28 Days Later

28 Days Later ★★★★½

It's kinda sad and troubling how quickly modern horror movie watchers have forgotten what they owe to Danny Boyle's kick-down-the-door post-apocalyptic horror movie 28 DAYS LATER (no relation to the Sandra Bullock alcoholism movie). People still get into petty (and moronic) arguments as to whether or not this film 'qualifies' as a zombie film. My response to that is to get your head out of your cavernous ass and deal with the reality: this IS the first post-modern, 21st Century, zombie film. This is the film that started the zombie movie craze of the last ten years. Almost every zombie film, game, novel and other mass media product made today is ONLY made possible because of the success of Boyle's ambitious and, kinda crazy, 'quasi zombies who aren't dead and can run after you' film that started it all (and even gave George Romero a post-2000 career).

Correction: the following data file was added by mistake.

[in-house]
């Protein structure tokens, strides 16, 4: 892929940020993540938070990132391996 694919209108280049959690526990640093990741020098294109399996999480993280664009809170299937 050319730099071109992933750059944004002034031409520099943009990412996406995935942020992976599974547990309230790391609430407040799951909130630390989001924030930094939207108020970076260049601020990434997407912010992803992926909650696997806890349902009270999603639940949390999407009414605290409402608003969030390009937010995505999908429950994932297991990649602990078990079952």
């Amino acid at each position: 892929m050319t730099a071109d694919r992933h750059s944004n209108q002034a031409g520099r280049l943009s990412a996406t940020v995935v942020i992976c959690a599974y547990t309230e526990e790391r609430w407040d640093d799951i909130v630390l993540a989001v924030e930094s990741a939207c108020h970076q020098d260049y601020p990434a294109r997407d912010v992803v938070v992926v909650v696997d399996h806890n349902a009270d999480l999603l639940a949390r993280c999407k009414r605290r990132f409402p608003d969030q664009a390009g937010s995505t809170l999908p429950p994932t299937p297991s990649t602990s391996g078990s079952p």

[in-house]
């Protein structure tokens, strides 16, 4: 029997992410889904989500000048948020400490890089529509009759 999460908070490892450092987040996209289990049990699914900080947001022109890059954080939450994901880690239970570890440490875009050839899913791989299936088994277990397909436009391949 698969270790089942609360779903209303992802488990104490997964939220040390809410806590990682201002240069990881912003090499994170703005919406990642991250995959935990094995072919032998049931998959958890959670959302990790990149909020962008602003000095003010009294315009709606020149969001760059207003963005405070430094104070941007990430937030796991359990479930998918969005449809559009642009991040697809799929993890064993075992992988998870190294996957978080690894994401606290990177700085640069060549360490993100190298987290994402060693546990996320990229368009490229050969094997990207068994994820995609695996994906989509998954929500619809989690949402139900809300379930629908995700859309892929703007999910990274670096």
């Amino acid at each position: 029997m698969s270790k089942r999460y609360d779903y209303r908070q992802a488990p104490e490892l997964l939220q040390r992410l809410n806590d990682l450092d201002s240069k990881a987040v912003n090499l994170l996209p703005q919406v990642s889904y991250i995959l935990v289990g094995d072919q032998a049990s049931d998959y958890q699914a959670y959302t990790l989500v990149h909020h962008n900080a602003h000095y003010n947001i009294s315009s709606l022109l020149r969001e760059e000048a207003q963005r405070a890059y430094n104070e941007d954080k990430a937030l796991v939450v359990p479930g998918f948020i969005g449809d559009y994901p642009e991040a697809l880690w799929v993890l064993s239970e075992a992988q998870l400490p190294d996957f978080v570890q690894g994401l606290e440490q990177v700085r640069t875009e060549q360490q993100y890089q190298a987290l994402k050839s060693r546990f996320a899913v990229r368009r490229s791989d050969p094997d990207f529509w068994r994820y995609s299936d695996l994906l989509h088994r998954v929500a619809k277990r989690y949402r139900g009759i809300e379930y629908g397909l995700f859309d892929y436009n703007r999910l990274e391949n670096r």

Boyle is very much your old man's filmmaker; he's the guy who merges the technical understanding of how to make film with how to tell different kinds of stories. Here he shoots the-movie-that-started-the-modern-zombie-craze on low resolution digital video, rewrites the rules on how zombie films work and even shifts between three different genres across the film. The end result is watchable, enjoyable and exhilarating for the most part and while many horror fans have a distaste for the constantly tone-shifting narrative; regular audiences will probably find the device a far more emotionally satisfying experience and see this, the post-2000 equivalent of NIGHT OF THE LIVING DEAD, as a weighty, poignant and artistically resilient entry into the horror genre. See the film that restarted it all and is still the best in the entry, even if the monsters are not the literal 'walking dead'.